Take a moment and think of your average male nerd. (Feel free to substitute any other label such as “gamer” or “LARPer” or “computer science major”.) Without having any actual facts or statistics, my gut tells me that most people envision an overweight, acne-ridden, greasy-haired guy clad in mostly black with out-of-fashion glasses and a bad temperament. If you were unable to picture the average male nerd because, in your opinion, there is no such thing, congratulations — you passed. Feel free to jump to another article on the site.
If my guess at your depiction of the average male nerd was accurate, or close to it, I don’t blame you. This is a construct that has pervaded popular culture (ironic, as nerds now largely shape popular culture) to such a degree that one can hardly avoid using the stereotype. Even I, as someone who self-identifies as a nerd, use the stereotype.The old saying that “stereotypes are stereotypes for a reason” can certainly apply here, but my point is the stereotype is becoming increasingly inaccurate.
Gone are the days of the ‘80s movie with the teenage underdog protagonist and the Adonis-like, jock antagonist. (The structure still exists, but that is a function of telling a compelling story. If the hero is good at everything from the start of the movie to the end without ever encountering obstacles, the film lacks any forward momentum.) We have entered the age of the nerd. Should you doubt this, I offer any number of nerds who have achieved more success than our average reader could ever dream of dreaming about. Zuckerberg? Nerd. Gates? Nerd. Page and Brin? Nerd squared. Besides being described as a nerd, what do they have all have in common? Among other things, they have all admitted to lacking any real athleticism and are worth 11ty billion dollars each. Additionally, they are extremely well-known and public figures. So, why does the negative stereotype persist?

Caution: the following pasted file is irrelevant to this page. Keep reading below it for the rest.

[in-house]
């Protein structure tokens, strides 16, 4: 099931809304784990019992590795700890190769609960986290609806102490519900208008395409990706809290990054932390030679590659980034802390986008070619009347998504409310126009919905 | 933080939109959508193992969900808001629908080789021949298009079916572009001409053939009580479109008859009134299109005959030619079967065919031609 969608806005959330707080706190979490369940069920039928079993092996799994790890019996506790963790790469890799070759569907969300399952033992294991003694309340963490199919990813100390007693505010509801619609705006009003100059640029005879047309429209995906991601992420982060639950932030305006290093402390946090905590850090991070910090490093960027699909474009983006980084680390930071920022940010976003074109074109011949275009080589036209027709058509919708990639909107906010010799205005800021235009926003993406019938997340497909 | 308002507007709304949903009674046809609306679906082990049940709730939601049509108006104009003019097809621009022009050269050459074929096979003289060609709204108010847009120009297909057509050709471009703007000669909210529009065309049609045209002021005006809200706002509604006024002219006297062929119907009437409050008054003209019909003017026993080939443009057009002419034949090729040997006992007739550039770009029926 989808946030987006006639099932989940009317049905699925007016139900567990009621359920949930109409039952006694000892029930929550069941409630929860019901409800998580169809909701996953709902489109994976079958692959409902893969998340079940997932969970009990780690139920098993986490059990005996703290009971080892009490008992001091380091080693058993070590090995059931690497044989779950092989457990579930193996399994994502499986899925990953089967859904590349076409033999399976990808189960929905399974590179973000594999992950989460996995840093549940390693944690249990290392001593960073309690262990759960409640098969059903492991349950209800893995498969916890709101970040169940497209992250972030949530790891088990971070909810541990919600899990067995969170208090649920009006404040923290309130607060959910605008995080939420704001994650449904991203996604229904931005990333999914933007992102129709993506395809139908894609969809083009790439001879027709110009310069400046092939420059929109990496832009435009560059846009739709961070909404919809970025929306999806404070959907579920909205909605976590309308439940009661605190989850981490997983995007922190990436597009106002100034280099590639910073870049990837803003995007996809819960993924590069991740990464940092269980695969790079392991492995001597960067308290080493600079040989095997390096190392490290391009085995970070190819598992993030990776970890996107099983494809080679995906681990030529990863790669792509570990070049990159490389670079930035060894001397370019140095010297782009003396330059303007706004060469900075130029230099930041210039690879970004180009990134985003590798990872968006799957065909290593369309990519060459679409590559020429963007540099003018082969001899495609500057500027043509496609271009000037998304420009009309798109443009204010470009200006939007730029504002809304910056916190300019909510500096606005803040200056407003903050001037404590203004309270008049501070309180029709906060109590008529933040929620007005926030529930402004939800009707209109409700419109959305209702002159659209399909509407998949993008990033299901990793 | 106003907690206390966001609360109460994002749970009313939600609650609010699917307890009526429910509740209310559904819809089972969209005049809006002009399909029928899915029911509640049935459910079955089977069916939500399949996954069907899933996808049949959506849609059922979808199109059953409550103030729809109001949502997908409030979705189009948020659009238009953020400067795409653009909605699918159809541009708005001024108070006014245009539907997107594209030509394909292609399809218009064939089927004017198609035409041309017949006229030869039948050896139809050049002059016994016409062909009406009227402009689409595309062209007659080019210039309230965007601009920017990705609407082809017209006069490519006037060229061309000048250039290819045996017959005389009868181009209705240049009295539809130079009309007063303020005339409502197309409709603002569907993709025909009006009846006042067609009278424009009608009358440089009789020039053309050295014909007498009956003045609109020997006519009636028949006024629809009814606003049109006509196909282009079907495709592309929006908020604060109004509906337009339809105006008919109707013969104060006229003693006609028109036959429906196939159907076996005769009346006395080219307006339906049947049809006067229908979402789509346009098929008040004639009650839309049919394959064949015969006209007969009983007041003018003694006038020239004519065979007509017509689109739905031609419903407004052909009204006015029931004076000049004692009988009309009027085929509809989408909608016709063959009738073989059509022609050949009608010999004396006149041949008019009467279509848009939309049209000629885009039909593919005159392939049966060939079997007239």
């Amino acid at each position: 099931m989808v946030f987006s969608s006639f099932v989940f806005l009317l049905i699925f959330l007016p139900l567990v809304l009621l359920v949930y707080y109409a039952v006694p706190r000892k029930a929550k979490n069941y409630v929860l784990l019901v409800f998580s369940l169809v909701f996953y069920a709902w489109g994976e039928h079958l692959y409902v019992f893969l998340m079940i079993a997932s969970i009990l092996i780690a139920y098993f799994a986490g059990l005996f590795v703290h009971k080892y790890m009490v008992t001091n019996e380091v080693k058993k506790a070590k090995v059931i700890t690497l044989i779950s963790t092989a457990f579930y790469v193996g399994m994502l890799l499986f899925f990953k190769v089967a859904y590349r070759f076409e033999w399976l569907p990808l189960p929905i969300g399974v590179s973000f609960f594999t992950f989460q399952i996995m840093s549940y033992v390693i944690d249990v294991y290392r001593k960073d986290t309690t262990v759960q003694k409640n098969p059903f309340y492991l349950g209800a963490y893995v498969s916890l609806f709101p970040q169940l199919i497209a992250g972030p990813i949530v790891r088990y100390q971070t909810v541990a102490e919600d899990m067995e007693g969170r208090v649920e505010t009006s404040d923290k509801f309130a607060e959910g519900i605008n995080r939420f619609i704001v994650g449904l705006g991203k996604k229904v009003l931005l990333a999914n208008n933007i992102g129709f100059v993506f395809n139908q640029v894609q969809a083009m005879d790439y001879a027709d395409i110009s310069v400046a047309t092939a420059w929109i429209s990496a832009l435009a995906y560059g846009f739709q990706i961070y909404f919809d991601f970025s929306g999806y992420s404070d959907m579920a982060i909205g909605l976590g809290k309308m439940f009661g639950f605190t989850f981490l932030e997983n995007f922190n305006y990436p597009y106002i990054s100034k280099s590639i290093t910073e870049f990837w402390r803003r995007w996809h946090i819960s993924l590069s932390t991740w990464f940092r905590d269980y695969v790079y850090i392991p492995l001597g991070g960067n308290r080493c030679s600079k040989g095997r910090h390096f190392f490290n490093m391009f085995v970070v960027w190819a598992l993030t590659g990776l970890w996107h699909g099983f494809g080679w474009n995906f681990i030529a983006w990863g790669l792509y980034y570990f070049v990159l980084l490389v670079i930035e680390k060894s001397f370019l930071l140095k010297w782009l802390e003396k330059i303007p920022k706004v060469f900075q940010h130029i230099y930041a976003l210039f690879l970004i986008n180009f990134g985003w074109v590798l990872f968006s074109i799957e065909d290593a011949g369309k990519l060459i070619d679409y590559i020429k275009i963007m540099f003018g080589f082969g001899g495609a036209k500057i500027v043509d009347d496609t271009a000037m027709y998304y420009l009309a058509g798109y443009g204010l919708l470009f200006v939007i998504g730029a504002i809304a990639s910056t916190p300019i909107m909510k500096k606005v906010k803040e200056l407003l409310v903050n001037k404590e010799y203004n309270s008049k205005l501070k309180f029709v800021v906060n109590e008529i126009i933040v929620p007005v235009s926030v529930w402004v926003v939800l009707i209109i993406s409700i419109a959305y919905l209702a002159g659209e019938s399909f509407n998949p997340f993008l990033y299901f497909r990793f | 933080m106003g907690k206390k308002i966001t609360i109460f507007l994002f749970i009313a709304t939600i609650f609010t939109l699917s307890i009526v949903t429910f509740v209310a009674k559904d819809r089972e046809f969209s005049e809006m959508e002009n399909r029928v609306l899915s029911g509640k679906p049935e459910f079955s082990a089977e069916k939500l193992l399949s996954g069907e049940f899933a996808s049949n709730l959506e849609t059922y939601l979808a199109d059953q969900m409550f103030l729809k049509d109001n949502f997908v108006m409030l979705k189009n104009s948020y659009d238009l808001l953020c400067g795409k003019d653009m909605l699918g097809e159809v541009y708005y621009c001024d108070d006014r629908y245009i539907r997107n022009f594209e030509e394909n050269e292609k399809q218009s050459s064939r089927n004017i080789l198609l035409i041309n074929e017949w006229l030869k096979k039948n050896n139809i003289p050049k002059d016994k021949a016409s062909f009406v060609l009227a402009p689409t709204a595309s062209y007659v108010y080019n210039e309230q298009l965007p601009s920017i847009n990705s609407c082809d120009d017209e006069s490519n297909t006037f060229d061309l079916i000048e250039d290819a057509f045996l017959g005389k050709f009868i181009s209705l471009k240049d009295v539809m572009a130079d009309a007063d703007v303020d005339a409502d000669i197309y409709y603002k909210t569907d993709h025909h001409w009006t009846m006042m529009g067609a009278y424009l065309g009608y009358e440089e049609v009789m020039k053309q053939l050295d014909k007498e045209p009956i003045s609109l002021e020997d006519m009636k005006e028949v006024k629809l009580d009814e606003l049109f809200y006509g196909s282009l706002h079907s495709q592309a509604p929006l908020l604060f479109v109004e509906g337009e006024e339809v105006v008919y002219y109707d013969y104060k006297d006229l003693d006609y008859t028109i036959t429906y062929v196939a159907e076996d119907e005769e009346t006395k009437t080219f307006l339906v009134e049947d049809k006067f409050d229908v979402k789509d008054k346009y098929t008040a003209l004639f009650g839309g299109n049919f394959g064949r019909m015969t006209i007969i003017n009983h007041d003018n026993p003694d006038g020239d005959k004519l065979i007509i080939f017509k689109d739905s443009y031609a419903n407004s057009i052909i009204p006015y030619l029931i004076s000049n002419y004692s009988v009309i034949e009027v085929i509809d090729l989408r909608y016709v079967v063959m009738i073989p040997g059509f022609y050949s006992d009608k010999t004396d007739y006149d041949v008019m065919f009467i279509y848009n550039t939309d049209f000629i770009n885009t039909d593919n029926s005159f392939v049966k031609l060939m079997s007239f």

The reasons are plentiful. Certainly, the media contributes greatly–the more films Hollywood makes that portray nerds as social outcasts with computers, the more people will start to accept that. But I would be remiss if I didn’t lay some of the blame at the feet of the nerds themselves. In my mind’s eye, as I picture nerds as I described them above, I see a guy I knew in college. I know many people who are downright mean to those who aren’t skilled in computers or who have never seen Battlestar Galactica. It is said that to become an expert at something takes 10,000 hours. That’s a great deal of time in front of a computer screen. More to the point, that’s a great deal of time leading a sedentary lifestyle in front of computers, or televisions, or books. (Please understand that I am, in no way, suggesting that computers, televisions, or books are bad. What I am suggesting is too much of anything can be bad.)
Nerd culture has taken a turn in the last 15 (or so) years. As a young person, I was mocked for being skilled with computers; the reverse is now the case. Television shows like Doctor Who, once a part of the nerd underground, have found mainstream popularity. Books featuring magic and dragons have found their way to the front of books stores while authors like George R.R. Martin have to be snuck into book signings so as not to be mobbed. All signs point to the acceptance of nerds. Yet, social pariahs we remain.
Perhaps this is part of a larger societal issue; as I’m not a sociologist (nor am I someone who knows the first thing about Sociology), I can’t say for sure. What I do know is society would collapse without nerds manning the computers, just as sure as it would collapse without athletic people to lift heavy things. So the next time you see that stereotypical nerd, be appreciative of his passion. Give him a hug. Make him feel like he’s one of the cool kids.
And, should the opportunity present itself, politely suggest a shower. He’s making the rest of look bad.
Dickie is a self-described nerd. He does not fit the above mentioned stereotype, mostly because his skin is so pale that dressing in black makes him look like he’s in a black and white movie. Perhaps that makes him more stereotypical? Crap…now his whole world is falling apart.